Network Rail has prepared for potentially treacherous icy conditions this winter with its acquisition of 12 treatment trains which will travel the equivalent of six times around the world to minimise disruption on the network.
Travelling as far as 161,296 miles, the trains are being used to scrape ice off the conductor rail using metal brushes and spraying thousands of litres of anti-icing fluid to prevent the formation of ice.
Govia Thameslink Railway (GTR) will also be running ‘ghost trains’ overnight on southwestern rail lines to help keep tracks clear, plus its new fleet of Thameslink trains which feature a special snow mode to help braking.
These are measures taken by the rail organisation to ensure it is better prepared for adverse weather conditions after the Beast from the East caught some areas of the UK out in March last year.
John Halsall, Network Rail’s managing director in the south east, said: “Our snow and ice treatment trains are ready to travel around 160,000 miles laying anti-icing gel to stop ice forming on the third rail, while we’ve also improved our extreme weather forecasting so we can stay one step ahead of Mother Nature.”
As well as freezing the conductor rail, snow and ice can also freeze or jam points so trains cannot switch tracks safely, while couplers which join trains together can freeze, which causes problems joining or separating carriages.
Measures taken by Network Rail:
- Fitted points which are most likely to freeze with heaters and NASA-grade insulation to prevent ice forming and them sticking in place.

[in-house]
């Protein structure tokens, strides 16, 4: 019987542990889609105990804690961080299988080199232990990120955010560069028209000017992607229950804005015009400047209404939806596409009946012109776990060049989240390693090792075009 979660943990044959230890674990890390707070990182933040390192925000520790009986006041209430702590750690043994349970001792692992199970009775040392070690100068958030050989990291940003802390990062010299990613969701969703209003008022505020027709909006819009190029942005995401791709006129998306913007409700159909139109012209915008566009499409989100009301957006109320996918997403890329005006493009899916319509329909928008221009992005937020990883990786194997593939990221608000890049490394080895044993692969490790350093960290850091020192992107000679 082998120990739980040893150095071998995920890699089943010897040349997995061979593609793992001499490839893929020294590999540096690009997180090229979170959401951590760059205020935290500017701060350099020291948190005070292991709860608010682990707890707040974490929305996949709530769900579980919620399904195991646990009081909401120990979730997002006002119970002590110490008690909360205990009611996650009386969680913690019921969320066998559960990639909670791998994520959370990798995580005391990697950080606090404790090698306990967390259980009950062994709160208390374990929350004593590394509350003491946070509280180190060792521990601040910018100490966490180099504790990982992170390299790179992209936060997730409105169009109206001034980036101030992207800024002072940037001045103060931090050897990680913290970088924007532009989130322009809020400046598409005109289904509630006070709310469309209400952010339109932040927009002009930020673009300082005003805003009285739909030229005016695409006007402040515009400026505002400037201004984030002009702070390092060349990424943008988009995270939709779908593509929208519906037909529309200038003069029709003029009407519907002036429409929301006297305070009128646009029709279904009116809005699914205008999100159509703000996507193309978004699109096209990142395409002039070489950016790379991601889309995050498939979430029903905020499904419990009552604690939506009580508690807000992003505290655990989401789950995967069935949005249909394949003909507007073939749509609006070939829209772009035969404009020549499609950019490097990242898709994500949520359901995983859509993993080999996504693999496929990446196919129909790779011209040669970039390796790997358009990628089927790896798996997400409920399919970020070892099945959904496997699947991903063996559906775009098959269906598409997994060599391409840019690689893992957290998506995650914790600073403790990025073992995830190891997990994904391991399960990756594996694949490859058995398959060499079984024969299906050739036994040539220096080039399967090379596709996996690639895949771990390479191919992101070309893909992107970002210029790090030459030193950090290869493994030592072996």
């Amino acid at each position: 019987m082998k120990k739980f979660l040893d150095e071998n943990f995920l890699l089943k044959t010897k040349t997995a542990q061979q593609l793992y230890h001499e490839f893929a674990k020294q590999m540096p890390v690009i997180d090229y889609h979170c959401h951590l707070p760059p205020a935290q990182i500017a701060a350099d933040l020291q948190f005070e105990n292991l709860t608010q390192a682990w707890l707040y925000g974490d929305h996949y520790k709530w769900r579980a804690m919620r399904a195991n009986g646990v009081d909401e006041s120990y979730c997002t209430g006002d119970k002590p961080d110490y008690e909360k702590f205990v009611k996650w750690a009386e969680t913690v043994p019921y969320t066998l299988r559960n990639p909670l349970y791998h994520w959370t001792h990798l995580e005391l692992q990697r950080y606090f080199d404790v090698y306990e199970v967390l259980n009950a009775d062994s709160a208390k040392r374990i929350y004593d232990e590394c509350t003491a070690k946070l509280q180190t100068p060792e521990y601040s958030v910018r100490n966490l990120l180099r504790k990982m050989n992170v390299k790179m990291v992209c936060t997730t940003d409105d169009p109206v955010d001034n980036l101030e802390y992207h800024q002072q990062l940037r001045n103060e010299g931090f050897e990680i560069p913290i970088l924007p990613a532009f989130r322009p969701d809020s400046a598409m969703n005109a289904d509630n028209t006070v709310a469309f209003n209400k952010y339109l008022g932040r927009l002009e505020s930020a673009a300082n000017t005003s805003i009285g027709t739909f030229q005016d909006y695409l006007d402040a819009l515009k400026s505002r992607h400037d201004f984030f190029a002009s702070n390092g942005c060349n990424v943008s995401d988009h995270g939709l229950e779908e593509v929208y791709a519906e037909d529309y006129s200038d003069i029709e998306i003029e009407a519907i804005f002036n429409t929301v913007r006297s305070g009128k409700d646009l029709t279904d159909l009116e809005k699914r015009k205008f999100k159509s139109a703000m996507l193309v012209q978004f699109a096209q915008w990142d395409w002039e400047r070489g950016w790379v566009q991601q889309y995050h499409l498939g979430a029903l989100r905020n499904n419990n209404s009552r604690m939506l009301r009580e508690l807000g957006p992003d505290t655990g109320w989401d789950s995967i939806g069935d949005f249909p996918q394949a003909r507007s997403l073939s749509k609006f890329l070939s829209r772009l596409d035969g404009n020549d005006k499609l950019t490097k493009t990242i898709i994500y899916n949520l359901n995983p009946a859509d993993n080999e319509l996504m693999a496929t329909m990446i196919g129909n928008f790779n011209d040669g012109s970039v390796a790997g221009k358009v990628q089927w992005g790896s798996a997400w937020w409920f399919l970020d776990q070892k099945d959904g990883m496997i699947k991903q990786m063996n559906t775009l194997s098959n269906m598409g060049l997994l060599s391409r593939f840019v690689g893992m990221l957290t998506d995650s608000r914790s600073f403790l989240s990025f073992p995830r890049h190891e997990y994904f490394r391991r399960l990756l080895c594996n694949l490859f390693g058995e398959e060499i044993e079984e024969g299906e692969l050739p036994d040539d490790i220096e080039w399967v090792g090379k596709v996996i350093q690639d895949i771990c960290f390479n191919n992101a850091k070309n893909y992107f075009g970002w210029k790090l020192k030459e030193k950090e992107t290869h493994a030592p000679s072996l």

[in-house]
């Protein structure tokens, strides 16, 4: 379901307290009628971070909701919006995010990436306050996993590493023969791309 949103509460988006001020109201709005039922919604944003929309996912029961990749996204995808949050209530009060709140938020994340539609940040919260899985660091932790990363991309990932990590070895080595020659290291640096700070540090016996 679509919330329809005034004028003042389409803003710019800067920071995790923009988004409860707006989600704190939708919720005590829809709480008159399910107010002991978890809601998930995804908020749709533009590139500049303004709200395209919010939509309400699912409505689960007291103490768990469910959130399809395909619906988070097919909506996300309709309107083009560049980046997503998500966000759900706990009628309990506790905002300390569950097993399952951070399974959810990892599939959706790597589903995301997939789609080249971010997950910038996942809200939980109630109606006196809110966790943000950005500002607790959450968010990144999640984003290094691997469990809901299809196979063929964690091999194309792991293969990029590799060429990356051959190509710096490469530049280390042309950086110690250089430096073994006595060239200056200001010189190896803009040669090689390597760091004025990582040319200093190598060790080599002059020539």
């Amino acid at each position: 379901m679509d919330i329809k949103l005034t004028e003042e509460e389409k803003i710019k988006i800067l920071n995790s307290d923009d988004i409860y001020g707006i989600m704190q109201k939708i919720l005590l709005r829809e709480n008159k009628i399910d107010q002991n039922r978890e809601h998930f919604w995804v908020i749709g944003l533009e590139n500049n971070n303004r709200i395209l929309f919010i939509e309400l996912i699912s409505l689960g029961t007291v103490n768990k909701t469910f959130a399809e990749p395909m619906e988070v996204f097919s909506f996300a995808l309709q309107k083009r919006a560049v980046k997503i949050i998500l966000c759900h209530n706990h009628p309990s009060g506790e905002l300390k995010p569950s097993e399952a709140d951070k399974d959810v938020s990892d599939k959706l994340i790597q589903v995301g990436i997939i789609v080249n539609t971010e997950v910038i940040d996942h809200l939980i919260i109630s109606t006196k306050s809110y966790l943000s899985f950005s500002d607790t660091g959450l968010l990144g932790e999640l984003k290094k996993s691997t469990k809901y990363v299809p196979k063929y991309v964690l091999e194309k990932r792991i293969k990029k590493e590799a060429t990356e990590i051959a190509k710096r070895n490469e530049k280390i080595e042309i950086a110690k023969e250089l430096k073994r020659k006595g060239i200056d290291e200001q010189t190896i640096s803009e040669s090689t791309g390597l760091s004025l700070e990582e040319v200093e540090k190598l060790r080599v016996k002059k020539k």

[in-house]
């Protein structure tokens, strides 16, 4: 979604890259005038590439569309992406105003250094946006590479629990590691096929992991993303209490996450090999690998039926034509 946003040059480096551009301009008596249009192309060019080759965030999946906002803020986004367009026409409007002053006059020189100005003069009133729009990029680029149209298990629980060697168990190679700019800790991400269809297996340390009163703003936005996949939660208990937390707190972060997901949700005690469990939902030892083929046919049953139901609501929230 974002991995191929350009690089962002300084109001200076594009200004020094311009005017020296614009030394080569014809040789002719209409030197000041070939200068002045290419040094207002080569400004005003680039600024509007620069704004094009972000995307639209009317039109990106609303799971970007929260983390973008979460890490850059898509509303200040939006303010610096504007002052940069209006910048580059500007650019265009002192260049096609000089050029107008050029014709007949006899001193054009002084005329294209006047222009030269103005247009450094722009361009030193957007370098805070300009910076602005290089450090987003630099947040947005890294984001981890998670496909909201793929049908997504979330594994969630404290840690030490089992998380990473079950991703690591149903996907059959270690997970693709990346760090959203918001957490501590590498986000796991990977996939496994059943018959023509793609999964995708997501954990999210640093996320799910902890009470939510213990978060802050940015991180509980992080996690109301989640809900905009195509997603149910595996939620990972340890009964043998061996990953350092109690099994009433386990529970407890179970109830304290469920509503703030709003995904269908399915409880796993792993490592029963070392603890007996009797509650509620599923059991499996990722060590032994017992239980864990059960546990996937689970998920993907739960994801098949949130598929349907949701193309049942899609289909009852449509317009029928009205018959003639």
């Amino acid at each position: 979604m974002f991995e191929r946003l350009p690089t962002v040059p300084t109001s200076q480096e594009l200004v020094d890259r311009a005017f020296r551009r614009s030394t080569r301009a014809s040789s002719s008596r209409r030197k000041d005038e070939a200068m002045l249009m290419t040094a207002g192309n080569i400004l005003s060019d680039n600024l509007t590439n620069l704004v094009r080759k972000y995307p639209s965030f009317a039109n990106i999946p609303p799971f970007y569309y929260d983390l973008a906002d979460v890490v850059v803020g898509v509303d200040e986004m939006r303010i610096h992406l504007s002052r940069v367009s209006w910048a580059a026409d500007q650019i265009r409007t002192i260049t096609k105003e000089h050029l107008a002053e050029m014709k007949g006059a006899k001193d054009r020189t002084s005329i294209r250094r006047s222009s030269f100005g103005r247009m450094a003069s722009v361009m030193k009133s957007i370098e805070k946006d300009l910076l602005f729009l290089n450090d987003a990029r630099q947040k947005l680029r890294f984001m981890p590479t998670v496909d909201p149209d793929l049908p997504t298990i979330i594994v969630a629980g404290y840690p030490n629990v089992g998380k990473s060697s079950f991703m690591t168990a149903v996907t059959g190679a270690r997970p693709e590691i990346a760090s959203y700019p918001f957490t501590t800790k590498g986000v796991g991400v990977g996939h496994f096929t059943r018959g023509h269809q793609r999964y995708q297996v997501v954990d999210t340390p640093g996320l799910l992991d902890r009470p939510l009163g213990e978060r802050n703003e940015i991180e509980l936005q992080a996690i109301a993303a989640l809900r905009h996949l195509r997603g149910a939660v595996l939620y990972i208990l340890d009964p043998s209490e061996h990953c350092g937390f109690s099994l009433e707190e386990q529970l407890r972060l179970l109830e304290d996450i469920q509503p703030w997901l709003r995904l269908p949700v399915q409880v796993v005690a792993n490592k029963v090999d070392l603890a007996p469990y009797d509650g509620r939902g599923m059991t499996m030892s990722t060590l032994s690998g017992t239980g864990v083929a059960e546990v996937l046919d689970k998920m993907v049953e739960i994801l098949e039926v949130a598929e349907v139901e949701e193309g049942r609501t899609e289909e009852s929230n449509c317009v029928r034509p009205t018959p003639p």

- Installed conductor rail heating in areas prone to freezing.
- Trialling a more effective anti-icer fluid on the Sheerness line, which contains more of the active ingredient that stops ice forming.
- Adjusted its extreme weather forecasting processes to better predict ice build-up on the conductor rail.
- Set up to receive detailed forecasts from weather experts MetDesk to help formulate local action plans during adverse weather
Network Rail’s annual winter campaign is all part of efforts to reduce the impact on services and challenge the misconception that ice on the tracks is a rail industry excuse.
Halsall has attempted to underline the size of the task that the organisation faces at this time of the year. “When the mercury plummets, even the lightest shower of rain or dusting of snow can freeze on the rails, preventing trains from drawing power or being able to move with any speed,” he added. “And in the worst cases, it stops them from being able to move at all.”